If it was simply a matter of smaller refunds for low income workers, I guess that would be one thing, but that’s not what happened. This is a matter of priorities, and the Republicans did not make cutting taxes for lower income taxpayers a priority.
And to cut off what might or might not have been your next comment: yes, this is completely the fault of Republicans.
“A spokeswoman for the Republicans on the House Ways and Means Committee, Christin Tinsworth, noted that the provision was included in an agreement reached last week by Representative Bill Thomas, Republican of California, the committee chairman, and Senator Charles E. Grassley, Republican of Iowa, chairman of the Senate Finance Committee.”
They could have gone a little bit over $350 billion, seeing how they only reached it with a series of wacky tricks. They could have lowered the top bracket to 35.3% instead of 35%. They could have done a lot of things, but what they chose to do is to fuck poor families and then lie about it. I have a hard time forgiving that.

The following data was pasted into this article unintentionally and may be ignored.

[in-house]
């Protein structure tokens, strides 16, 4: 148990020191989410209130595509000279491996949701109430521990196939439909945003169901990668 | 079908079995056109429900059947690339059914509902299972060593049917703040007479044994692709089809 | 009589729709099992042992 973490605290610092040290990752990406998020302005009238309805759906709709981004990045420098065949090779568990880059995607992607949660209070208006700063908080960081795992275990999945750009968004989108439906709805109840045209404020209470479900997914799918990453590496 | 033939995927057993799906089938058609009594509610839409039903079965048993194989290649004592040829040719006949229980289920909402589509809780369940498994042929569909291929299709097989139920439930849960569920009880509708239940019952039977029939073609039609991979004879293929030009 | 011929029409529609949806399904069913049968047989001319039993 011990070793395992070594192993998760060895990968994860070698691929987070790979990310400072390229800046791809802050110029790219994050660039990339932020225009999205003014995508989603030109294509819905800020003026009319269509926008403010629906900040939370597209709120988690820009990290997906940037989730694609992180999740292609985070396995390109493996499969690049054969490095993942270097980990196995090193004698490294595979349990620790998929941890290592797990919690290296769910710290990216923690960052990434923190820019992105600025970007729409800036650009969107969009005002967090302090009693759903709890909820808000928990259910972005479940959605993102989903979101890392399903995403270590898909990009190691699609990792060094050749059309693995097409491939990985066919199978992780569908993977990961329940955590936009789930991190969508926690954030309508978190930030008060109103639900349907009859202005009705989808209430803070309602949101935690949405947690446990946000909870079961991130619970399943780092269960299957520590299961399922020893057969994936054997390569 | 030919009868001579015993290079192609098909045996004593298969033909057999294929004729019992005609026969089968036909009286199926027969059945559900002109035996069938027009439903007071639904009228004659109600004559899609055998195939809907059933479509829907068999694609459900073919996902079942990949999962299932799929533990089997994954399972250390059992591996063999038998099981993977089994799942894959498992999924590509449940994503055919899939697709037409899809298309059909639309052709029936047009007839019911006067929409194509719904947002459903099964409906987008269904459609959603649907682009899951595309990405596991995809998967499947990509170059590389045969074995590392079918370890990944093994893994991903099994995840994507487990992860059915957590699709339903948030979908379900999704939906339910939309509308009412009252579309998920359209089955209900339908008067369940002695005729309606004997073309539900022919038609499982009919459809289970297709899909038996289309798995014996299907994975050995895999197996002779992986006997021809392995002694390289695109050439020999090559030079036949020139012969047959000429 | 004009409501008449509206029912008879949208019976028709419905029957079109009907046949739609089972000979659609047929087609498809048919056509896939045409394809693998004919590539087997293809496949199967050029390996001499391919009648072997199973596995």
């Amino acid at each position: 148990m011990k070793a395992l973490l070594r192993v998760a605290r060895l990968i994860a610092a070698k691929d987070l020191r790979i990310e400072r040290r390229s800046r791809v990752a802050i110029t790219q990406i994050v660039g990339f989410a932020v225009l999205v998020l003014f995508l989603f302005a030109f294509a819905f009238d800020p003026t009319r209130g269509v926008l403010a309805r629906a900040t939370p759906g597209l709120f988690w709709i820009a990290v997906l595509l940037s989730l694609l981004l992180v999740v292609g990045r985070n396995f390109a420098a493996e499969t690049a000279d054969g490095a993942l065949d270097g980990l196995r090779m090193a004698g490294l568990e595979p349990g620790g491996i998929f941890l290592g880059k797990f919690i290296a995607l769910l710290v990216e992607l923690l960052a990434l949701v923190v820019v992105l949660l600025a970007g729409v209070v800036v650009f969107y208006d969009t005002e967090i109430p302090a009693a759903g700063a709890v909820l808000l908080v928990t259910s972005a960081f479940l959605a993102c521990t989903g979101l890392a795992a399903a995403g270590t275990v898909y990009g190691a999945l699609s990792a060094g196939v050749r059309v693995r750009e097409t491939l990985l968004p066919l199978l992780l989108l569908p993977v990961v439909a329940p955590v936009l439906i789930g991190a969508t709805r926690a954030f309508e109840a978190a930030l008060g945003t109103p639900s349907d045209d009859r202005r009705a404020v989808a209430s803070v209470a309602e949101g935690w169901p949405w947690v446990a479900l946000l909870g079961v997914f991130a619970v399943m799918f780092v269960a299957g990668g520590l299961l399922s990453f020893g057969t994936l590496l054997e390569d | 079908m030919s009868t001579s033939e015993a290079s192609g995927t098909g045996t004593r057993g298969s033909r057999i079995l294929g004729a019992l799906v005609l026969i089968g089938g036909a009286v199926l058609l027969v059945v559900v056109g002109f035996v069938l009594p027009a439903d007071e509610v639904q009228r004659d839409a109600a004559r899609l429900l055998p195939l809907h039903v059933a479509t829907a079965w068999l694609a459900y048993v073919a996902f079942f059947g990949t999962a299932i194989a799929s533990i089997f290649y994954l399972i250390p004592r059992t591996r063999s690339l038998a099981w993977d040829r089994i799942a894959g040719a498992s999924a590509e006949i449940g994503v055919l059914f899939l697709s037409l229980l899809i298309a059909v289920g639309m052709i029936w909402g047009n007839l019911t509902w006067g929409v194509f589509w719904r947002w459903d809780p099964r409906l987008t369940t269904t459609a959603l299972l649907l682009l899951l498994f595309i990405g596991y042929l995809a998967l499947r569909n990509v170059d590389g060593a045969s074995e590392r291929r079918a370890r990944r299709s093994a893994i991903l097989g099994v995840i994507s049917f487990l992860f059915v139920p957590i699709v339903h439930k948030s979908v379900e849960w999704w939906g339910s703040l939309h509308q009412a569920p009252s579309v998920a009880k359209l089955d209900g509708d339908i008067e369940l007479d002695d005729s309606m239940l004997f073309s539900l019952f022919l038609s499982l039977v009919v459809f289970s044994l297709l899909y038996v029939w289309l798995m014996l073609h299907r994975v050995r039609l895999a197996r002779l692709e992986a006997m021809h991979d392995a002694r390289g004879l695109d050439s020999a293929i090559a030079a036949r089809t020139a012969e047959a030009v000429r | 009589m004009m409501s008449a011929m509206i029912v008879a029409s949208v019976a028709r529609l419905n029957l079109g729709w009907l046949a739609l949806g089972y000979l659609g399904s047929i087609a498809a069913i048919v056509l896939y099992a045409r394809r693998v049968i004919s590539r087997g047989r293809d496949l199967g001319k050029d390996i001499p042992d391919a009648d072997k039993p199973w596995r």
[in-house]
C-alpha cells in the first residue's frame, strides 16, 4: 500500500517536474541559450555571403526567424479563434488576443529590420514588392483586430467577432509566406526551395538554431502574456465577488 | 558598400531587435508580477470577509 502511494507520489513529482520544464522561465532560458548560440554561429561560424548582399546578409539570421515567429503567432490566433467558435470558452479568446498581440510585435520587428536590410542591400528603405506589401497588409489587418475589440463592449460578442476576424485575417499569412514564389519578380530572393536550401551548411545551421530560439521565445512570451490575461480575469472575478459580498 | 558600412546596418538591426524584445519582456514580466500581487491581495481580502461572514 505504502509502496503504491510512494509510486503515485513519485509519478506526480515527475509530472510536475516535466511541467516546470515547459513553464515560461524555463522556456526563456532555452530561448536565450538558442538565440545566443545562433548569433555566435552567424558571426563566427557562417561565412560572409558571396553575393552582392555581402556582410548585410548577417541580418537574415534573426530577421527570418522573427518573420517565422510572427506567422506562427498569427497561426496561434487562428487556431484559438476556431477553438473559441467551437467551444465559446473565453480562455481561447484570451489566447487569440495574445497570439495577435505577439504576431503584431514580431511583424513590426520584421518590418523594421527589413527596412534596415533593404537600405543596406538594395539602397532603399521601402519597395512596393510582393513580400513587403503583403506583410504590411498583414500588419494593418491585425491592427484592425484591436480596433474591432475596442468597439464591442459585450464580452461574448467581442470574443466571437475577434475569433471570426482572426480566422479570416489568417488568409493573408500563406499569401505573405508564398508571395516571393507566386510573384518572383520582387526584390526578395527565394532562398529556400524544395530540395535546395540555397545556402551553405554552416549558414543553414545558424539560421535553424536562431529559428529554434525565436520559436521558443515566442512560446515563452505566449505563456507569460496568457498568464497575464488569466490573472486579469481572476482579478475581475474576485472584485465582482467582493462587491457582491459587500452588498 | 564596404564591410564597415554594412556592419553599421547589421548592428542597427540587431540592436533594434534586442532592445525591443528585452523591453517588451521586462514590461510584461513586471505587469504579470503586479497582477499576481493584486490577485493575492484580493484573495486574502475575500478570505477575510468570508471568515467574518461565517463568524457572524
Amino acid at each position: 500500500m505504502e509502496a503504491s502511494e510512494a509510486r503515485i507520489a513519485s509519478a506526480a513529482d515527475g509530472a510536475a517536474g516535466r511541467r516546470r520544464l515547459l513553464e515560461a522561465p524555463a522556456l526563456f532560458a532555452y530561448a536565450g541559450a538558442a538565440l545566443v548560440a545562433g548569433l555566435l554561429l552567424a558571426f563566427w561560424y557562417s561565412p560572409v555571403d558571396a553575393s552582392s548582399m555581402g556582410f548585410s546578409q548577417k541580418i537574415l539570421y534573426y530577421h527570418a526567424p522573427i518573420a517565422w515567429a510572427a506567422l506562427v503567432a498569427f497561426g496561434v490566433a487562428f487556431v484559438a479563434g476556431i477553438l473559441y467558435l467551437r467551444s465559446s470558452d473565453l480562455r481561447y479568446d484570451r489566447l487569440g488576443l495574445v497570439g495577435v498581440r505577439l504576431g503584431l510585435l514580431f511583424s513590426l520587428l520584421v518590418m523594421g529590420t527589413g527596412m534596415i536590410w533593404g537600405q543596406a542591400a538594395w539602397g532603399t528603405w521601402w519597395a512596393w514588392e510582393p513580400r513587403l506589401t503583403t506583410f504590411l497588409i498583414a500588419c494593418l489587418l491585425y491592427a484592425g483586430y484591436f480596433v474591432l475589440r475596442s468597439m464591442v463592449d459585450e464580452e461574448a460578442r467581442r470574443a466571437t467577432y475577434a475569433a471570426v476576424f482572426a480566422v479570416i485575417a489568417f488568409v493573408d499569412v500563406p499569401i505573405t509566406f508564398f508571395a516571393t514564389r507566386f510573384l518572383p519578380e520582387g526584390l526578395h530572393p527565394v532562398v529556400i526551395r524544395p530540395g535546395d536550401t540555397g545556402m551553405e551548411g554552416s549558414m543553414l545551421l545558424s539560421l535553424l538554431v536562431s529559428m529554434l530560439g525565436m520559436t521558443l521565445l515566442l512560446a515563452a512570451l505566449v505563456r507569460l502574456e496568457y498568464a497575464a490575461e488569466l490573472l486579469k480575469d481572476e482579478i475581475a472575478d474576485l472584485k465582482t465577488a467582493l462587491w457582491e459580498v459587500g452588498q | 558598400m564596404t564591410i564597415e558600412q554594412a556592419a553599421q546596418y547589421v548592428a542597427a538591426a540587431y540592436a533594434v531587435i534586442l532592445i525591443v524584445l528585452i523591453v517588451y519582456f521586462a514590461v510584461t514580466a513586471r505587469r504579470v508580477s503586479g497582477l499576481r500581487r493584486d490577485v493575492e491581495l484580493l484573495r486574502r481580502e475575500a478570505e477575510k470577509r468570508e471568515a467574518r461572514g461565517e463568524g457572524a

Uh… what Ted and Barney said, John. The tax credits are being denied to low-income families that DO PAY TAXES.
Guess it’s the fault of those morally bankrupt poor people for daring to have children.
Next time you’re at work, or an airport, or a hotel, John, take a look at the guy or gal scrubbing out the toilets for $^ an hour. That’s the person the Bush League can’t afford to cut taxes for.
Please, John. You’re too smart and decent to buy into this WSJ “Lucky Ducky” crap.
Then I stand corrected. I would have been in favor of expanding the bill to 400 billion to make room for all of them- and the question remains, was this there in the original version, or was it removed because of the negotiations.
It’s because of the last minute negotiations. The original bill would have given them a tax cut.